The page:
Zoltek Avoids The Fiscal Cliff
Eric is a member of The Motley Fool Blog Network -- entries represent the personal opinion of the blogger and are not formally edited.
The fiscal cliff deal could have ended the wind energy production tax credit, so the deal had major implications for carbon fiber maker Zoltek, (NASDAQ: ZOLT) which makes fiber for large wind turbines. Bears argued that Congress would cut the credit, which would make large wind turbines more expensive. Michael Bastach, at the Daily Caller, reported that the Senate fiscal cliff bill kept the production tax credit in place for 2013. Janet Hook, Corey Boles, and Siobhan Hughes at the Wall Street Journal reported that the House passed the Senate fiscal cliff bill without changes. Although the fiscal cliff negotiations scared off some Zoltek investors and produced significant short interest, with a deal in place, Zoltek may have the potential for a better 2013 now.
Prospective windmill buyers changed their plans in anticipation of the fiscal cliff. Matt McGrath, at BBC News, reported that wind power firms accelerated their large turbine building projects in late 2012 to avoid missing out on the production tax credit, which can be worth $1 million per turbine over a ten year period. Although these rush projects could produce a short term revenue boost for Zoltek, and may have already given the carbon fiber maker a boost this year, a few projects completed early would not make up for weaker long term growth prospects.
Other wind power companies changed their plans in preparation for the end of the wind energy production tax credit. The Fool's Rich Duprey explained that Vestas Wind Systems provides half of Zoltek's revenue and laid off almost a fifth of its work force as a precaution before the cliff. Vestas is based in Denmark, but it also owns factories in the United States that produce wind turbine parts. The Vestas layoffs gave short sellers an additional reason to target Zoltek. According to Yahoo! Finance, on December 14, 2012, 22.4% of Zoltek's float was held short. With the deal passed, it looks like Vestas underestimated Congress' support for the wind industry, and both Vestas and Zoltek may have better prospects now.
The renewal of the production tax credit supports the bull case for Zoltek. Even without a renewal, Zoltek investors would still have valid reasons to hang on to their shares. An Energy Information Administration article explained that the credit expired on three prior occasions, but Congress renewed the credit retroactively each time, so the wind turbine installations still received all of the scheduled subsidies. The production tax credit even remained in place during the depths of the global economic crisis in 2008 and 2009. Zoltek bulls could have argued that a production tax credit cut because of the fiscal cliff might be temporary, as well. With the credit in place, the revenue and income estimates for Zoltek look more solid.
Zoltek looks fairly priced with a PEG ratio of 1.02. The carbon fiber maker did report 6.8% weaker earnings last quarter, but overall it's had a good year. Diana Barr, at the St. Louis Business Journal, reported that Zoltek achieved 23% sales growth over the full year, and CEO Zoltek Rumy stated that 2012 was Zoltek's best year so far. Zoltek isn't the only option in the wind power industry, though.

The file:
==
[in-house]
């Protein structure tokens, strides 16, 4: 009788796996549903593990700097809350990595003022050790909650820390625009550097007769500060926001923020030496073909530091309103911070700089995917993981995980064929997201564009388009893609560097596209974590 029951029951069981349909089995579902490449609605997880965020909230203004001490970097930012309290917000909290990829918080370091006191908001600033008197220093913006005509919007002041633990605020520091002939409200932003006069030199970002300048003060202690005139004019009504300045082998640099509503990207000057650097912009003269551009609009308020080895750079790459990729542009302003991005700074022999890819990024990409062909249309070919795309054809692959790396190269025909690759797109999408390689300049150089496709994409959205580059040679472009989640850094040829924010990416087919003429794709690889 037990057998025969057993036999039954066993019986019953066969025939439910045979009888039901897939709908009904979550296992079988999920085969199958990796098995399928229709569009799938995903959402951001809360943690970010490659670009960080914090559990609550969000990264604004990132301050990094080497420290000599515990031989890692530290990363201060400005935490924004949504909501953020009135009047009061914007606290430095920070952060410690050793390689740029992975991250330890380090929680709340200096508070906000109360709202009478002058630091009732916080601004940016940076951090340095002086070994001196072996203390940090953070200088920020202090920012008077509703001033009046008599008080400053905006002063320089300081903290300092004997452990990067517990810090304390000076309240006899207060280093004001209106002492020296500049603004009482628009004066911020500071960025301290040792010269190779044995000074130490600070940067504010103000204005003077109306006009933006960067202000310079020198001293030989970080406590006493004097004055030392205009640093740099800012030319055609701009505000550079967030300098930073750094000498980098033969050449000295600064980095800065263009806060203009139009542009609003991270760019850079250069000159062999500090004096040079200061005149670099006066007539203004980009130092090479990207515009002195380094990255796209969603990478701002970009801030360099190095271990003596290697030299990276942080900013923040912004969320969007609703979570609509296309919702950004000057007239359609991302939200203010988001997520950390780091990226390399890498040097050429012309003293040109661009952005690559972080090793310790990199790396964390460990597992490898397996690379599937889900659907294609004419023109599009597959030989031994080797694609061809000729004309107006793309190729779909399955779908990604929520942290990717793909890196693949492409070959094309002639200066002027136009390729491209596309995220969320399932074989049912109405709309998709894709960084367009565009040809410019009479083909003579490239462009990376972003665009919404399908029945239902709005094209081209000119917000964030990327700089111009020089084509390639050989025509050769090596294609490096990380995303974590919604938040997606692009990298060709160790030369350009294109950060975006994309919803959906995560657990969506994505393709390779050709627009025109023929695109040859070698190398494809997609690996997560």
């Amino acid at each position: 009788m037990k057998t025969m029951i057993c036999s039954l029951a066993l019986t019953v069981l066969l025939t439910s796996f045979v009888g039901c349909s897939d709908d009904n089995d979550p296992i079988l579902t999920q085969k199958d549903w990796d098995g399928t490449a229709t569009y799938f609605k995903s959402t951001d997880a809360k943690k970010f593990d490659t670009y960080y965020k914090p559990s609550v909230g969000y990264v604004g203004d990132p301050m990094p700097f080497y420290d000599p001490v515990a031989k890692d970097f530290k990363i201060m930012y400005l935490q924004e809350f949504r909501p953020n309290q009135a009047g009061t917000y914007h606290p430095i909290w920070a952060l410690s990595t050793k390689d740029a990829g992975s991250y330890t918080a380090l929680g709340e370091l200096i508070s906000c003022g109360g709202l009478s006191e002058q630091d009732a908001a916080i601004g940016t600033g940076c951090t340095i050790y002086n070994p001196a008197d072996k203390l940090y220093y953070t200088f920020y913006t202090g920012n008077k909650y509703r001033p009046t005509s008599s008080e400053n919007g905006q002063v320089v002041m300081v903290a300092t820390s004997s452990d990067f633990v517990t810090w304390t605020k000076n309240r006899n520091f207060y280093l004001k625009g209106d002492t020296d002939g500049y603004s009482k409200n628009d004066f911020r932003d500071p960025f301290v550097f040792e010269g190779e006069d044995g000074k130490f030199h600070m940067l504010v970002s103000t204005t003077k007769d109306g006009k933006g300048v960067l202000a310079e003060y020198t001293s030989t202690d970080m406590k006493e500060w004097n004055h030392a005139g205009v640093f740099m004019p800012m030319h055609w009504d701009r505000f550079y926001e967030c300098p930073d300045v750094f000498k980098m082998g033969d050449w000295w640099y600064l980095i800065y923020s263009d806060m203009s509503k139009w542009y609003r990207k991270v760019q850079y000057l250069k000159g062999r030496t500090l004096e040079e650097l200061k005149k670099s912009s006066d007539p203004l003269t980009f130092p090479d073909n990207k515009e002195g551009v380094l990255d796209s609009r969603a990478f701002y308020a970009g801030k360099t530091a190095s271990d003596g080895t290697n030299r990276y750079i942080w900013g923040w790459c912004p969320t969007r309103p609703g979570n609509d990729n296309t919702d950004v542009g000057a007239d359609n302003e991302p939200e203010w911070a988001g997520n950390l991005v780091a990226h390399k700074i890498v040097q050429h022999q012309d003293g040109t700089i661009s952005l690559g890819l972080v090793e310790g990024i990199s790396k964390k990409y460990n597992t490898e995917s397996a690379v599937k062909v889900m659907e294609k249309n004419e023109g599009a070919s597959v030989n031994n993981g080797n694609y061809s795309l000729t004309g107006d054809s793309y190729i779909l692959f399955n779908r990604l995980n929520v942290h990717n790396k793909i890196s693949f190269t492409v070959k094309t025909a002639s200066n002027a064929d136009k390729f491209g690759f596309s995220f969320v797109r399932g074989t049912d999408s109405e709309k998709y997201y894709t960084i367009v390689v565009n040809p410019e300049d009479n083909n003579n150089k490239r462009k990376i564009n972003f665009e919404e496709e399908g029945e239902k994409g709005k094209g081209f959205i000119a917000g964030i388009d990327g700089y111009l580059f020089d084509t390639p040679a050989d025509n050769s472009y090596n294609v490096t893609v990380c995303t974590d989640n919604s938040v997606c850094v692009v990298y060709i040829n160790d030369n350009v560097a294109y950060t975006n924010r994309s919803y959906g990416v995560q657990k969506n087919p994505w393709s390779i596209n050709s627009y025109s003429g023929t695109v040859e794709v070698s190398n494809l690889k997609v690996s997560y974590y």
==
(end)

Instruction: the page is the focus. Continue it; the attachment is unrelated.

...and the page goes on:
The production tax credit renewal could also be good news for Hexcel. (NYSE: HXL) With a $2.7 billion market cap, Hexcel is a bigger company than Zoltek, which has a $266 million market cap. Hexcel sells a variety of aerospace products, including carbon fiber, and it can also benefit from a stronger wind turbine market. Zoltek comes out ahead on the PEG ratio comparison here, since Hexcel has a 1.17 PEG, although both companies show promise right now.
Woodward,(NASDAQ: WWD) an aerospace business with a $2.6 billion market cap, could also come out ahead with this deal. Woodward makes wind converters for large turbines, and turbine tax credits could mean more wind converter sales. Zoltek, Hexcel, and Woodward all have five star CAPS ratings right now, so investors currently have several strong choices in the wind turbine business. Zoltek also boasts a better PEG ratio than Woodward right now, since Woodward has a 1.66 PEG.
IXYS, (NASDAQ: IXYS) also receives a vote of approval from Fools with its own five star CAPS rating. Like Zoltek, IXYS is a small cap, with a current market cap of $285 million. This semiconductor company offers exposure to the wind power industry, as well as other renewable power businesses such as solar power. With an 0.35 PEG, IXYS looks very cheap right now as well. The production tax credit could help sustain demand for IXYS' power management equipment.
Zoltek just avoided a major threat with this deal. Although the production tax credit will still come up for renewal next year, at least for now, Zoltek's revenue looks safer. Zoltek's latest quarterly results weren't that appealing, but its full year performance looks a lot better. Zoltek may have gained some extra sales from the rushed turbine installations, and a short squeeze could also happen, so this could be a decent entry point as well.
enovinson has no positions in the stocks mentioned above. The Motley Fool has no positions in the stocks mentioned above. Try any of our Foolish newsletter services free for 30 days. We Fools may not all hold the same opinions, but we all believe that considering a diverse range of insights makes us better investors. The Motley Fool has a disclosure policy. Is this post wrong? Click here. Think you can do better? Join us and write your own!